Slice of Life

John Mangicaro can’t stop tinkering, but it landed him his dream job

Jacob Greenfeld | Asst. Photo Editor

John Mangicaro is a supervisor at the MakerSpace. On any given day he is fixing a 3-D printer, doing consultations or helping students and faculty with projects.

In the first grade, John Mangicaro received a mechanical car as a present and he took it apart only to put it back together again. Then, he fixed the broken color TV. After that, he moved on to cars — rebuilding them before he ever learned to drive. Mangicaro is a tinkerer, and building is what he loves to do.

He grew up a house three blocks away from Syracuse University. Learning about gravity by falling out of trees, velocity by shooting a BB gun, Mangicaro spent his childhood exploring the world around him.

“I think when I was born, when they handed me a baby bottle, instead of drinking out of it, I took it apart,” Mangicaro said.

After graduating high school, Mangicaro took a job at SU as a part of its IT department. Nearly 40 years later, he works as head supervisor for its MakerSpace — a computer lab that specializes in 3-D printing. Though he’s had a stable career at SU, Mangicaro’s path was nontraditional. He doesn’t have a degree in mechanical engineering, and never went to college.


Jacob Greenfeld | Asst. Photo Editor

“I still don’t like school. Me, I’m more of a hands guy,” Mangicaro said.

Instead, everything he knows about fixing things comes from technical classes and doing it on his own.

It makes sense, given his personality. He’s been a drummer in four bands, a syrup-maker, a plumber, a roofer and a gardener.


Graphic illustration by Andy Mendes

“He can pretty much do anything and everything,” Gianna Mangicaro, his daughter said. She is a senior management major and student supervisor at the MakerSpace.

Gianna credits her father with teaching her technical skills, like how to change a tire or fix a bathroom. Gianna remembers studying igloos as a child. When Gianna told her dad about them – he went out to their front yard, and they built three.

The actual MakerSpace is a product of Mangicaro, in a sense — the whirring of 3-D printers, the constant flow of conversation and the students thinking and working. Like Mangicaro’s own origins, the space started small — just a single 3-D printer in Newhouse.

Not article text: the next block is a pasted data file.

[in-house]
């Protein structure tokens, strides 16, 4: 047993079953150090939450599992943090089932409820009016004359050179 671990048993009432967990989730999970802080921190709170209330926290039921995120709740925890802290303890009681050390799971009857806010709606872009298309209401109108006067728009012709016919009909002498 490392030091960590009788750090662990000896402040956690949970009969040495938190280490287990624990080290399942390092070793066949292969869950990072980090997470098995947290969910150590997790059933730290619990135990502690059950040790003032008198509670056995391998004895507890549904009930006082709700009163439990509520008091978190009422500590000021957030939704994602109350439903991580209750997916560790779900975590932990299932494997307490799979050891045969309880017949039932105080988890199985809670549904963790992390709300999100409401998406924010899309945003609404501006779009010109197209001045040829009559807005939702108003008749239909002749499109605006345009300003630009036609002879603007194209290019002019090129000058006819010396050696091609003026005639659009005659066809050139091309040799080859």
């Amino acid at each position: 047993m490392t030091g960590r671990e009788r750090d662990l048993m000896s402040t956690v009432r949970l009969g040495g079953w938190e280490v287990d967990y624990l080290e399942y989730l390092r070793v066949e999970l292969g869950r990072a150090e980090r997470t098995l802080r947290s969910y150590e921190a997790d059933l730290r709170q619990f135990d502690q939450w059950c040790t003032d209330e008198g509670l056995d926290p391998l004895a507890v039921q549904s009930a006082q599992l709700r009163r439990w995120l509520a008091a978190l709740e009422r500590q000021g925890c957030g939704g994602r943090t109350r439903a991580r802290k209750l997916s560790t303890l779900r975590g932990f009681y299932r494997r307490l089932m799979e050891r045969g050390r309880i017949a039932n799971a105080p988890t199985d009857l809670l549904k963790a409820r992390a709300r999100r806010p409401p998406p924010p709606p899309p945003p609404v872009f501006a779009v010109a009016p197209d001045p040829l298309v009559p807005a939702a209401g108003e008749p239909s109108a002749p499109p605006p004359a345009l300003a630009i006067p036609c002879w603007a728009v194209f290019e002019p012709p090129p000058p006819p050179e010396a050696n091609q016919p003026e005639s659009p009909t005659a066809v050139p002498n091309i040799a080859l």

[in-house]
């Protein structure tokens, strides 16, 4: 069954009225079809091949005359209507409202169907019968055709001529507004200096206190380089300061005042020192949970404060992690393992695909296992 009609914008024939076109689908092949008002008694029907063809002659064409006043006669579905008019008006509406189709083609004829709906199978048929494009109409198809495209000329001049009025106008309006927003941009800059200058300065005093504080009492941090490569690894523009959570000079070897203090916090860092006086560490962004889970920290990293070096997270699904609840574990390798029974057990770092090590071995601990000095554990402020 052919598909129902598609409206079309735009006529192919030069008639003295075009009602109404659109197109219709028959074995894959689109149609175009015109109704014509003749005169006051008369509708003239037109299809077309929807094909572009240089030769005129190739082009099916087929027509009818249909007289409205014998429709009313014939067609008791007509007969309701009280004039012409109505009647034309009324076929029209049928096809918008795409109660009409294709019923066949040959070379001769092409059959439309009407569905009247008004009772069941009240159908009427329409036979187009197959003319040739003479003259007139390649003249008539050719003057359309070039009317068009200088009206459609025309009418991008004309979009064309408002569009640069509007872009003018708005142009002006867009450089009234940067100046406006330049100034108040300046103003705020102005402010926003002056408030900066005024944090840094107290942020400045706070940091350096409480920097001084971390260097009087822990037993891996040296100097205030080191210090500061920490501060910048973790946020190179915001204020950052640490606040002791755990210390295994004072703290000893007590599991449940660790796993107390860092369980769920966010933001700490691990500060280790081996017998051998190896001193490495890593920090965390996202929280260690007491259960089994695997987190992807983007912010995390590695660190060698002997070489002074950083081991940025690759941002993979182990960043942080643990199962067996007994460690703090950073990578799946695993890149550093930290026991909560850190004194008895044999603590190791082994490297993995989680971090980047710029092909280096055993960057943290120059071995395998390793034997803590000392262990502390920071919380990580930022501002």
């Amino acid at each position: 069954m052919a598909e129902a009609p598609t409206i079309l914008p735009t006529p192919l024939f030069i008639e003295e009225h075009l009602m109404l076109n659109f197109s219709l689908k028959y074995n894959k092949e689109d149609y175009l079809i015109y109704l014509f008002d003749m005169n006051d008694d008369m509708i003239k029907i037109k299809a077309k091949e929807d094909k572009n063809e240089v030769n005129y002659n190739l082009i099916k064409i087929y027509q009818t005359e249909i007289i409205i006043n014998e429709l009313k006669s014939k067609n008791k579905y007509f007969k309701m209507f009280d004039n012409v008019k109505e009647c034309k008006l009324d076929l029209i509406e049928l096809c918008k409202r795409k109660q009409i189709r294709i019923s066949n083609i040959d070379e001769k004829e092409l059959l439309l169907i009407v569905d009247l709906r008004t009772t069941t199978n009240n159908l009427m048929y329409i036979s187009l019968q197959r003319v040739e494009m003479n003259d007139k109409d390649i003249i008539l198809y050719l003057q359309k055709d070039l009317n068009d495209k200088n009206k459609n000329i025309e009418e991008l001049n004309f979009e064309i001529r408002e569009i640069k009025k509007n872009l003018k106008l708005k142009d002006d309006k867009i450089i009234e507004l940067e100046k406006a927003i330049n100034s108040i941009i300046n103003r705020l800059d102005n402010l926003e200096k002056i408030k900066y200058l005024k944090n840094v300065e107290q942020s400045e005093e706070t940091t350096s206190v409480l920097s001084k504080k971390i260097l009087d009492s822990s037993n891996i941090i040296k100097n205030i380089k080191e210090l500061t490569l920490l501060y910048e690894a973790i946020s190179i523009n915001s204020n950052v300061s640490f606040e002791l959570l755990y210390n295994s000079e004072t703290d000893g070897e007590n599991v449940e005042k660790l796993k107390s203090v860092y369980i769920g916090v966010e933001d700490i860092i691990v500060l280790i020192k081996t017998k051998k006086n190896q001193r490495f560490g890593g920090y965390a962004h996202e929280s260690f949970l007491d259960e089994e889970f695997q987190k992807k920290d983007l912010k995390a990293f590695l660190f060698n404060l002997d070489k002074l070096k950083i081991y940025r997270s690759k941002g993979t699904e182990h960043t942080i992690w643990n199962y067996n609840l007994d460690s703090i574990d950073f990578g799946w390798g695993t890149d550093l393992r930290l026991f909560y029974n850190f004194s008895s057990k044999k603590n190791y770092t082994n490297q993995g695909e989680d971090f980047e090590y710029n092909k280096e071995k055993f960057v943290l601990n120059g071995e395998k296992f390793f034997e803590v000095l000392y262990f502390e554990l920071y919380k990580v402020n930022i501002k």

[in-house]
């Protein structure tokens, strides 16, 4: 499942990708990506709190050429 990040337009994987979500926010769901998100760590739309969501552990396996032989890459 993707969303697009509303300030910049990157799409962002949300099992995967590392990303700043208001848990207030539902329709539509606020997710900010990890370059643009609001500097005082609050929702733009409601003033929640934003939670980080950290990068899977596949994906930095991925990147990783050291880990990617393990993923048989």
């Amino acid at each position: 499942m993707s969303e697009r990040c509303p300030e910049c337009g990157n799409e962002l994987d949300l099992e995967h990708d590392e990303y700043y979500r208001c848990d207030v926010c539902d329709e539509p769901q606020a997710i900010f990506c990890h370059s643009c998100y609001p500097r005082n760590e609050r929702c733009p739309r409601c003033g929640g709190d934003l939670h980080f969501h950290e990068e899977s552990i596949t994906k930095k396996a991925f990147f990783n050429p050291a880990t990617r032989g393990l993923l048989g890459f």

As more and more people expressed interest in 3-D printing, the IT department decided to expand the program into a full-fledged space. Mangicaro was tasked with choosing a permanent home and picked the basement of Kimmel Hall because of its musical roots. Formerly known as the Jabberwocky Cafe, Mangicaro’s band actually played in the space that is now home to the 3-D printers.

“Where we’re sitting right now is the dressing room I used to sit and drink tequila,” Mangicaro said, and he even has his band’s poster hanging up in his office to prove it.

The space officially opened in 2014. Mangicaro helps manage a team of 16 student workers who assist with MakerSpace’s facilities, including an industrial embroidery machine, a vinyl cutting machine, a laser engraver and, of course, the 3-D printing.


Jacob Greenfeld | Asst. Photo Editor

Peter Lok, a senior mechanical engineering major and student facilitator at the space, appreciates Mangicaro’s leadership style.

“He lets you work by yourself with minimal supervision,” Lok said. “He trusts that you can do a lot of the things that he asks you to.”

Mangicaro takes a hands-off approach partially because he thinks that’s how students learn, but also because of his heavy workload. As a supervisor, Mangicaro is often running from one problem to the next — fixing a 3-D printer, consulting with someone on the phone about the MakerSpace or helping students or faculty with their projects.

Mangicaro said he often comes in with five things to accomplish, but is lucky to get one done. The amount of work at the MakerSpace means he’s constantly multitasking. Most nights, he stays past the end of his shift.

“The weird thing it did to me, I can’t work on one thing anymore,” Mangicaro said.

But the actual interaction with students is also what drives Mangicaro. Will Carrara, a senior aerospace engineering major and student facilitator at the space, recalled the fact that Mangicaro took him out to lunch on Thanksgiving because Carrara was unable to make it home to California.

“He’s a good guy,” Carrara said.

“He just loves it,” his daughter Gianna said. “He loves to come to work every day.”

After all, Mangicaro just can’t stop tinkering.

“I just have an obsessiveness,” Mangicaro said.  “When I see something, I just want to take it all apart and I am not happy or satisfied until I understand everything that goes on inside the thing.”


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